Updated: Sep 26, 2019
This recipe was adapted from Marcella Hazan’s recipe, “Cartwheels with Sausages, Cream and Tomato,” in Marcella’s Italian Kitchen: Her New Book of Classic Italian Cooking, Knopf, 1993. Marcella’s recipe uses more cream, less sausage, and less tomatoes. We like to call this "Christmas Pasta," because of the red sauce and green parsley, but also because we sometimes make it for Christmas dinner. It’s that good, and so simple. Marcella Hazan basically taught me how to make real Italian food. As a young woman and a newlywed, I cooked my way through her books, making elaborate pasta dishes for dinner parties, much as Julie Powell cooked her way through Julia Child.
This recipe is one that I distinctly remember eating while growing up, and is definitely what I consider to be the ultimate Italian comfort food. When I asked my Mom last week what I should bring over to my friend's house right after she had a baby, she suggested this, saying "I made it for all of my friends after they had babies", so I continued the tradition here in Austin. Not only is it super simple ingredients and easy to make, but you can leave out the cream (as I did in the pics here) for a dairy option, and/or swap out the pasta for a gluten-free option (Trader Joes brown rice + quinoa fusilli would be the perfect replacement). Tasty and comforting - just what the doctor (or baby) ordered.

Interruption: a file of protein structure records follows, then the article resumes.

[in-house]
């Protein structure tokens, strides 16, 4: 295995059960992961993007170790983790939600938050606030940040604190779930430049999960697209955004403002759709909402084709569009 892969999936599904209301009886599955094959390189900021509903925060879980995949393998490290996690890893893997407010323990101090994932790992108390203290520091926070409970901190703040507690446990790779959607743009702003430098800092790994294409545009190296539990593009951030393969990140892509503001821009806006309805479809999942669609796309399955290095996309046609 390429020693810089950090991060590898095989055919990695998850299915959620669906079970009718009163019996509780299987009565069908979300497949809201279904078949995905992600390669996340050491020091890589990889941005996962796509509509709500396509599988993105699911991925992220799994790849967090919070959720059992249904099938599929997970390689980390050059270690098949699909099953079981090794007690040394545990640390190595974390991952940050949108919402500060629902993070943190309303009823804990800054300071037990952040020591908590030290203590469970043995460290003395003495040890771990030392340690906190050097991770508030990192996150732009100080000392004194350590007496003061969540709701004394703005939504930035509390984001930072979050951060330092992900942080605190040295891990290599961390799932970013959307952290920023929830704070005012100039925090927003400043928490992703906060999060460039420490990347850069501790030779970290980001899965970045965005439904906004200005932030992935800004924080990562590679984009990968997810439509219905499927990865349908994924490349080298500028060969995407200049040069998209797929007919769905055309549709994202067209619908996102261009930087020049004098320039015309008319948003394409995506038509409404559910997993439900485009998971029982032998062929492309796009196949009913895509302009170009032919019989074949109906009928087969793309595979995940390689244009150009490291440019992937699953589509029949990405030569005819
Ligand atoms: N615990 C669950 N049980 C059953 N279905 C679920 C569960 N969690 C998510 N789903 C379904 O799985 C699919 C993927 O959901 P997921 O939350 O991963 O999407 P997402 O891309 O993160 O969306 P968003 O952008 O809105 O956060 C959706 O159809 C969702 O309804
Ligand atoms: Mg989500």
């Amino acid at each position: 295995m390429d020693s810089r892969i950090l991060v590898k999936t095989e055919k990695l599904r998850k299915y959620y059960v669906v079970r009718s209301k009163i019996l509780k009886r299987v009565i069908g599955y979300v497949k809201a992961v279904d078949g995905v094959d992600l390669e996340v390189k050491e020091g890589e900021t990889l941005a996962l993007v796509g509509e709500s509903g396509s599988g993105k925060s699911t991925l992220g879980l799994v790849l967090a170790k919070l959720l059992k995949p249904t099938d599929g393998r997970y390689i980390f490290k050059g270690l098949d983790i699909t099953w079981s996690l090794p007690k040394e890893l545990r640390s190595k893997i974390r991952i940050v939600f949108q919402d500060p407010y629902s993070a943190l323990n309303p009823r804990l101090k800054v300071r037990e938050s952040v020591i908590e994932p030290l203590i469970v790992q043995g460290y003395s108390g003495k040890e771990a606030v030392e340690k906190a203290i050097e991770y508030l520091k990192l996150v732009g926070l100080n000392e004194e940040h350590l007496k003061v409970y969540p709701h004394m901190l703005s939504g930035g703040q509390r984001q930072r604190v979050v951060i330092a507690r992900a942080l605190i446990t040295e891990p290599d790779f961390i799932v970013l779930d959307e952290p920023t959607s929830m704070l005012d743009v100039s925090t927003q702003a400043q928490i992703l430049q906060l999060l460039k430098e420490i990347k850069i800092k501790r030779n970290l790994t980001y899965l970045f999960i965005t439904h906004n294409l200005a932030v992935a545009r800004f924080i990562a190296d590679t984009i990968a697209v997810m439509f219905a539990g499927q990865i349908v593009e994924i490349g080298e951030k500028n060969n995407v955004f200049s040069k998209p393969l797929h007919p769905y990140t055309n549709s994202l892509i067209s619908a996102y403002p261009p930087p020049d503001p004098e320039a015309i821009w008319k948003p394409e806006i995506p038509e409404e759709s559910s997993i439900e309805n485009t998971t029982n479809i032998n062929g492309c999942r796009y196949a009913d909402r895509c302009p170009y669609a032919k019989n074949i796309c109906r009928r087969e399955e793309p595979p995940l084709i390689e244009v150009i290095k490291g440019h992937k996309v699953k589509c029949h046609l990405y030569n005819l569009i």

Cartwheels with Sausages, Cream and Tomato or 'Christmas Pasta'
2 Tbsp. olive oil
1 tsp. minced garlic
16 oz. Italian turkey sausage (sweet, with fennel seeds) or Italian pork sausage
1- 28 oz. can whole Italian tomatoes with their juice; cut tomatoes
into small pieces
1/4 c. cream (optional)
Salt and freshly ground black pepper to taste
2 Tbsp. chopped parsley
1 lb. cartwheel pasta or other pasta, preferably a short shape like large shells or penne, cooked al dente
Slice the sausage into disks about 1/2” thick. In a large sauté pan, heat the oil and garlic over medium heat, stirring often, until garlic is just golden. Add the sausage and cook, stirring often, until the sausage is nicely browned. If you want to reduce the fat in the dish, pour off excess fat at this point.
Add the canned tomatoes and bring to a boil; reduce heat and simmer, uncovered, for about 20-30 minutes, or until sauce has thickened (if you’ve left the oil in the sauce, it will have separated and risen to the top). Add cream if using and season with salt and pepper to taste. Toss sauce with the drained, hot pasta, and garnish with the chopped parsley. Serve immediately.
Recipe adapted from Marcella Hazan’s Essentials of Classic Italian Cooking